Have you turned it off and on again? Russia's Nauka module just about makes it to the ISS
Elderly lab negotiates tricky docking
Russia's elderly Nauka module has made it to the International Space Station (ISS), some 25 years since construction of the research module began.
Despite a somewhat problematic start to life in space following its launch atop a Proton-M rocket from Baikonur Cosmodrome, engineers were able to fire the engines of the veteran module in a number of orbital correction manoeuvres to bring Nauka to the ISS.
Точное время касания объектов, согласно поступившей телеметрической информации: 16:29:01 по московскому времени.— РОСКОСМОС (@roscosmos) July 29, 2021
According to the received telemetric information, the exact time of contact is 13:29:01 UTC. pic.twitter.com/U40UiVVO5K
The problems continued up until the final moments, with issues activating the TORU manual operation system, iffy video and a wonderful "turn it back on and then turn it off" call by controllers as cosmonauts grappled with controls. However, the module was docked at 13:29:01 UTC with the port recently vacated by the Pirs module.
During the final few metres before capture and contact, cosmonaut Oleg Novitsky was instructed to fire up the manual controls. According to NASA's live stream, Novitsky then guided the module in, although a later correction stated that the process had remained automatic. Either way, Novitsky received a hat tip from Mission Control: "That was not an easy docking..."
Roscosmos boss Dmitry Rogozin was in typically ebullient mood.
С сегодняшнего дня иностранцы учатся произносить новое русское слово - НАУКА.— РОГОЗИН (@Rogozin) July 29, 2021
"According to Google Translate, that means "There is a touch!!!" followed by "From today on, foreigners are learning to pronounce a new Russian word - SCIENCE."
The ISS crew will now spend the next few hours conducting leak checks before opening the hatch to the new addition.
- Russia's ISS Multipurpose Laboratory Module launches after years sitting on a shelf, immediately runs into issues
- Russia's Pirs ISS module scheduled to fall away, much like Moscow's interest in the space station
While Roscosmos remained tight-lipped over the issues faced by engineers during the voyage, ESA spilled the beans in a blog post yesterday, confirming that not only did the spacecraft fail to complete its first orbital burn, the Kurs rendezvous system also required troubleshooting during the trek.
Roscosmos did not respond to The Register's requests for clarification.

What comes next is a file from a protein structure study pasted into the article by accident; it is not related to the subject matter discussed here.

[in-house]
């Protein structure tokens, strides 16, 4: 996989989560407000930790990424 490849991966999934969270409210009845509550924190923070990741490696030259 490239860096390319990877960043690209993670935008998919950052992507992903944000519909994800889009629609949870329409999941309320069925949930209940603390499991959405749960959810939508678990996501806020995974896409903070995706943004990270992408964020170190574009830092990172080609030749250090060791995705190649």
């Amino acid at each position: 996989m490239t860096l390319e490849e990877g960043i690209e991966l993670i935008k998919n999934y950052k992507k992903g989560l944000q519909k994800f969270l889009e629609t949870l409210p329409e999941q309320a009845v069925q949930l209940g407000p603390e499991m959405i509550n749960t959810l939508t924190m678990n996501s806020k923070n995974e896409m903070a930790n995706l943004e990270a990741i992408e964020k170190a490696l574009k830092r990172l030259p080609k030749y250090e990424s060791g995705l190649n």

ESA has a stake in the success of the mission, having provided the European Robotic Arm (ERA) for the module. As well as additional lab facilities, Nauka also includes an extra sleeping pod and a new bathroom for cosmonauts.
So all's well that ends well.
Meanwhile, back on terra firma
The expansion of the ISS with the long-awaited Russian module came as the UK took its own tentative steps toward the domestic launch capability enjoyed by Russia and the USA. Transport Secretary Grant Shapps announced today that spaceflight regulations had finally been passed.
The move is another step toward the launching of rockets from UK soil.
The Civil Aviation Authority (CAA), which has been regulating rocket activities under the Air Navigation Order 2016, has been appointed as the industry regulator and the first satellites are expected to be launched from a UK spaceport in 2022.
"This also puts the UK in a unique position as the first country in Europe able to launch spacecraft and satellites from home soil," boasted the UK Space Agency.
We suspect Norway might have a thing or two to say about that. Like the UK, it is not part of the EU but it is a member of the European Economic Area. Munich-based Isar Aerospace, which recently extended its Series B funding round to over $165m, plans the first test flight of its Spectrum launch vehicle from Andøya, Norway, in 2022.
Regarding the UK regulations, Edinburgh-based rocketeer Skyrora told The Register: "The regulations have been published, printed and are now going to be put into practice by the independent spaceflight regulator. Skyrora, much like all UK space firms, will adopt a constructive approach and increase its engagement to ensure these regulations are fit for purpose." ®